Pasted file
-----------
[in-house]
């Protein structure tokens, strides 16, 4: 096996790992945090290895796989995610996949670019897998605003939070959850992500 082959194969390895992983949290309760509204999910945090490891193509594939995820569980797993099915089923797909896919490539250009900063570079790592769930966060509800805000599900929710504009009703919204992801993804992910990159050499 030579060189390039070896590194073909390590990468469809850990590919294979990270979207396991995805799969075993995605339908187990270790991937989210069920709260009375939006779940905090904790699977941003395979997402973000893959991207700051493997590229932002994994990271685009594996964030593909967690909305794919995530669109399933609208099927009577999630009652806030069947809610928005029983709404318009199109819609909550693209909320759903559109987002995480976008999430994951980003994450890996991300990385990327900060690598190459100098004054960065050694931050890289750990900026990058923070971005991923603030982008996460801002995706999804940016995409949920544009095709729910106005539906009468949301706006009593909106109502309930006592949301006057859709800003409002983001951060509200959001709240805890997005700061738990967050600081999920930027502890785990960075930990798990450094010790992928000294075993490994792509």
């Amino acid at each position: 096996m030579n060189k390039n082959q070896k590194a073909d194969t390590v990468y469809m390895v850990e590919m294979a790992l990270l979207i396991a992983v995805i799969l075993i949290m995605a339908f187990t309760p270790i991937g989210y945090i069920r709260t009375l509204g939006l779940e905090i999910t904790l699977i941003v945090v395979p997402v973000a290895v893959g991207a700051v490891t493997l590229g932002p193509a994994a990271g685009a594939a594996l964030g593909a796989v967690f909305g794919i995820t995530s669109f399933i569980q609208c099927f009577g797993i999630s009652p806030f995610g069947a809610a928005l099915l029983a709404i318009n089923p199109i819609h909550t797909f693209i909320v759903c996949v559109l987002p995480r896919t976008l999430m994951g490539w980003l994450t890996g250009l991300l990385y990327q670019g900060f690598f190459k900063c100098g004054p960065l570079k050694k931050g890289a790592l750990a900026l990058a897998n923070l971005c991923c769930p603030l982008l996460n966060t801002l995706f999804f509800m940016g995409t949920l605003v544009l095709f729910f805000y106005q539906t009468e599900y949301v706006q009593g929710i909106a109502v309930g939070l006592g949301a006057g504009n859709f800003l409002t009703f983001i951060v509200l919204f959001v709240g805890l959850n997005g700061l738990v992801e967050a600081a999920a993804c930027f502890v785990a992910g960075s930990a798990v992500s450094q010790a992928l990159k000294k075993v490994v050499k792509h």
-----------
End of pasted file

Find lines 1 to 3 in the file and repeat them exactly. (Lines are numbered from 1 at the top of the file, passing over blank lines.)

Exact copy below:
[in-house]
């Protein structure tokens, strides 16, 4: 096996790992945090290895796989995610996949670019897998605003939070959850992500 082959194969390895992983949290309760509204999910945090490891193509594939995820569980797993099915089923797909896919490539250009900063570079790592769930966060509800805000599900929710504009009703919204992801993804992910990159050499 030579060189390039070896590194073909390590990468469809850990590919294979990270979207396991995805799969075993995605339908187990270790991937989210069920709260009375939006779940905090904790699977941003395979997402973000893959991207700051493997590229932002994994990271685009594996964030593909967690909305794919995530669109399933609208099927009577999630009652806030069947809610928005029983709404318009199109819609909550693209909320759903559109987002995480976008999430994951980003994450890996991300990385990327900060690598190459100098004054960065050694931050890289750990900026990058923070971005991923603030982008996460801002995706999804940016995409949920544009095709729910106005539906009468949301706006009593909106109502309930006592949301006057859709800003409002983001951060509200959001709240805890997005700061738990967050600081999920930027502890785990960075930990798990450094010790992928000294075993490994792509």
């Amino acid at each position: 096996m030579n060189k390039n082959q070896k590194a073909d194969t390590v990468y469809m390895v850990e590919m294979a790992l990270l979207i396991a992983v995805i799969l075993i949290m995605a339908f187990t309760p270790i991937g989210y945090i069920r709260t009375l509204g939006l779940e905090i999910t904790l699977i941003v945090v395979p997402v973000a290895v893959g991207a700051v490891t493997l590229g932002p193509a994994a990271g685009a594939a594996l964030g593909a796989v967690f909305g794919i995820t995530s669109f399933i569980q609208c099927f009577g797993i999630s009652p806030f995610g069947a809610a928005l099915l029983a709404i318009n089923p199109i819609h909550t797909f693209i909320v759903c996949v559109l987002p995480r896919t976008l999430m994951g490539w980003l994450t890996g250009l991300l990385y990327q670019g900060f690598f190459k900063c100098g004054p960065l570079k050694k931050g890289a790592l750990a900026l990058a897998n923070l971005c991923c769930p603030l982008l996460n966060t801002l995706f999804f509800m940016g995409t949920l605003v544009l095709f729910f805000y106005q539906t009468e599900y949301v706006q009593g929710i909106a109502v309930g939070l006592g949301a006057g504009n859709f800003l409002t009703f983001i951060v509200l919204f959001v709240g805890l959850n997005g700061l738990v992801e967050a600081a999920a993804c930027f502890v785990a992910g960075s930990a798990v992500s450094q010790a992928l990159k000294k075993v490994v050499k792509h």